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The recent completion of the AUA’s Guideline on Castration-Resistant Prostate Cancer was not only timely but also very important for those of us treating these patients.
Dr. Thrasher, a Urology Times editorial consultant, is professor and chair of urology, University of Kansas Medical Center, Kansas City.
I’ve always felt that the AUA’s guideline process is the crown jewel of a multitude of benefits for the practicing urologist. The recent completion of the AUA’s Guideline on Castration-Resistant Prostate Cancer (CRPC) was not only timely but also very important for those of us treating these patients.
The guideline assembled experts in both urologic and medical oncology, who completed a very thorough review of available articles on the subject, from 1996 to February 2013. They took advantage of the fact that, since the approval of docetaxel (Taxotere) for this group of patients in 2004, five additional agents (enzalutamide [Xtandi], abiraterone [ZYTIGA], sipuleucel-T [Provenge], and cabazitaxel [Jevtana], and radium Ra 223 dichloride [Xofigo]) have been FDA approved on the basis of randomized trials that showed a survival benefit. (Radium Ra 223 dichloride was approved after the completion of the new guideline.)
My interest in this document was piqued for a variety of reasons. First, the guidelines’ statements were developed for six index patients that represent common scenarios encountered in many clinical practices. Second, the panel provided a very thorough, user-friendly algorithm that takes the clinician through the most appropriate use and sequencing of these drugs, based on the available data. The algorithms will be available in both a pocket guide and web-based format for easy access.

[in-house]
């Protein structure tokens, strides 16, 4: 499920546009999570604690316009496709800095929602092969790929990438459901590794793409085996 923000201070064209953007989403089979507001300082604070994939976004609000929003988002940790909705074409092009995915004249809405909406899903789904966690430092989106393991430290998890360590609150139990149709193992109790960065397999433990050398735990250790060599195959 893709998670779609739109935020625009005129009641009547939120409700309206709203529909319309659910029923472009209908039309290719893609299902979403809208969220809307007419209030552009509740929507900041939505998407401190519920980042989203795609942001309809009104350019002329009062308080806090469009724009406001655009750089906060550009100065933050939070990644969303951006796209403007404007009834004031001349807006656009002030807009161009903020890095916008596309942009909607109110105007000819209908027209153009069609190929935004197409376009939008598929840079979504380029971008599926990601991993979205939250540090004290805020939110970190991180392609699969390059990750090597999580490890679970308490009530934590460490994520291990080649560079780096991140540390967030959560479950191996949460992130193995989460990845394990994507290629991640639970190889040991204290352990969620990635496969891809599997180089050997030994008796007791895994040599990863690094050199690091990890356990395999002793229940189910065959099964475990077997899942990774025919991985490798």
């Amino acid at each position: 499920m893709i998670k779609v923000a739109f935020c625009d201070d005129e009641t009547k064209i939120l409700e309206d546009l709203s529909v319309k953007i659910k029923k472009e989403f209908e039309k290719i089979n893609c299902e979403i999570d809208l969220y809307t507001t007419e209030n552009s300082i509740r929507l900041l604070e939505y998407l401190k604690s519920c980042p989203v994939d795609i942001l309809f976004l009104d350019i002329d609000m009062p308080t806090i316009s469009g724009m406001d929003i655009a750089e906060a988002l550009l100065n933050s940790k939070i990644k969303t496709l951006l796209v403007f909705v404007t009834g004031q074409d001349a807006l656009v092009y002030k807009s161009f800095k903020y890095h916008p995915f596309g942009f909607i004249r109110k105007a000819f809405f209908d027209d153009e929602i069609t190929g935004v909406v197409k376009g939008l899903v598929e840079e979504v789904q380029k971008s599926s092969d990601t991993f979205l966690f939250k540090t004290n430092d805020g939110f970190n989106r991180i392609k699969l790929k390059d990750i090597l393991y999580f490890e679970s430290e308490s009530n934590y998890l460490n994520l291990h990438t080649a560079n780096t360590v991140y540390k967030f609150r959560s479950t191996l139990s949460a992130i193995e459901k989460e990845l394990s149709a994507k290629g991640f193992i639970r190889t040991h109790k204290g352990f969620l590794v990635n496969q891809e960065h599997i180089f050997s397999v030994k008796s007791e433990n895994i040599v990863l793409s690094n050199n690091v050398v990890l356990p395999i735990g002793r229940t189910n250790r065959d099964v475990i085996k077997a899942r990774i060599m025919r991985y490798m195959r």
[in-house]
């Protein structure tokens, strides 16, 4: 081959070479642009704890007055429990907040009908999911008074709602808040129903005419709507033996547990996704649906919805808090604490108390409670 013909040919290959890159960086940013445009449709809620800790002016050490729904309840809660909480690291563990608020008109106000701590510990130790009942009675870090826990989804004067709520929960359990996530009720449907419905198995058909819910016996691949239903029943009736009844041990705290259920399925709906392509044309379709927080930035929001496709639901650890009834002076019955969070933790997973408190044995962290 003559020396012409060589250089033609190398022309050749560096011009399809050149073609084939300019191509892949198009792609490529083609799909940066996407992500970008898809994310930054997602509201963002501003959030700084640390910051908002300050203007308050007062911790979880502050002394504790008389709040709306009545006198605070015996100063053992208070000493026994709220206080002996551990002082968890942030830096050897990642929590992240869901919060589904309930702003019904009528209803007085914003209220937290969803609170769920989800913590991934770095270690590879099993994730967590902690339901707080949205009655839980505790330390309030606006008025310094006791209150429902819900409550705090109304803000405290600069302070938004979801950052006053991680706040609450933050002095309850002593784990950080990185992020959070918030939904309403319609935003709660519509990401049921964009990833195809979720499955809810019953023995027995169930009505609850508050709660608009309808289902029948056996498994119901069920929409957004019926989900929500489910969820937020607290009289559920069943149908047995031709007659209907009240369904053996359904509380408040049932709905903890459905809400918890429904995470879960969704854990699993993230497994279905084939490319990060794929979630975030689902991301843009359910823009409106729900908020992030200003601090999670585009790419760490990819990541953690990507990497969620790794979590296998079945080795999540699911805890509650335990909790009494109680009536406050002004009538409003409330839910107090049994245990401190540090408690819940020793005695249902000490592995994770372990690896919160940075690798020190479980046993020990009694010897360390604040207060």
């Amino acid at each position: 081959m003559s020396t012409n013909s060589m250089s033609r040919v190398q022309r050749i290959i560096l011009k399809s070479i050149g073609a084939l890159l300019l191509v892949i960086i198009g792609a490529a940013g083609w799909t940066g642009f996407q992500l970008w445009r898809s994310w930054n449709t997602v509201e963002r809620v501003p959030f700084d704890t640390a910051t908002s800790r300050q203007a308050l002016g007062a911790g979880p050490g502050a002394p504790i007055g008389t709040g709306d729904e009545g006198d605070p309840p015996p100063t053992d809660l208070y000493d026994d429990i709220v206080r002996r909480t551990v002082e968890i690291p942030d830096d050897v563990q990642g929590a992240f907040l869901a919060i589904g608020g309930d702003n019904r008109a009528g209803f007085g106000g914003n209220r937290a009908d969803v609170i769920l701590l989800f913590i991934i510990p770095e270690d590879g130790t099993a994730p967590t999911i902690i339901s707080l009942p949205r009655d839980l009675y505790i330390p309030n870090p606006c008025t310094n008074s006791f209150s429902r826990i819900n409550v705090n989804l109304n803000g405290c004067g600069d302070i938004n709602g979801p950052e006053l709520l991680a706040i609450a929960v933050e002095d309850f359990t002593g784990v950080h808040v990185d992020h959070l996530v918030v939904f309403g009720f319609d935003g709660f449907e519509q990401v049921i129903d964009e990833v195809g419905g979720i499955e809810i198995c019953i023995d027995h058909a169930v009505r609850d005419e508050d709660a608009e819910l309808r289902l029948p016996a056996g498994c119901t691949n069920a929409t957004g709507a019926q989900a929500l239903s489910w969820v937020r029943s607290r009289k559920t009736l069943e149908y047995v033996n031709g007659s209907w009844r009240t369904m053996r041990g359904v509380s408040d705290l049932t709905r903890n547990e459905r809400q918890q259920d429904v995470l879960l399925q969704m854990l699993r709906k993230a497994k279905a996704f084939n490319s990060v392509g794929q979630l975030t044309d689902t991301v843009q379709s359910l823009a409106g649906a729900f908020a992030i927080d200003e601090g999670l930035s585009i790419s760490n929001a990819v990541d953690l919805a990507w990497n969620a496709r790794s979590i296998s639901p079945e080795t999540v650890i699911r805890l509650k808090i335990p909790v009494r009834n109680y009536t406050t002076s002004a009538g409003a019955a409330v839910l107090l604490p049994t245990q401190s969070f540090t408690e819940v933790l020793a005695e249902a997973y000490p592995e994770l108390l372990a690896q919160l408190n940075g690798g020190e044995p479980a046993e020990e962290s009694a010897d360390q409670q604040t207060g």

Finally, the ease of administration of several of these new compounds puts them into the hands of the urologist. In the past, agents requiring infusion centers were generally not in the purview of the urologist, but required a referral to our medical oncology colleagues. Since most of these patients start by receiving their care from a urologist, it’s nice to now have options for continuity of care in the face of castration-resistant disease.
All urologists who care for men with advanced prostate cancer should familiarize themselves with this guideline. Further, the AUA and the Society of Urologic Oncology (SUO) have partnered to provide five regional courses in 2013-2014 on the use of these new agents. The 2014 annual meeting will provide an even larger multidisciplinary collaboration between the SUO and the AUA on the use and sequencing of these agents. This is truly good news for the urologist, our medical oncology colleagues, and most important, our patients.UT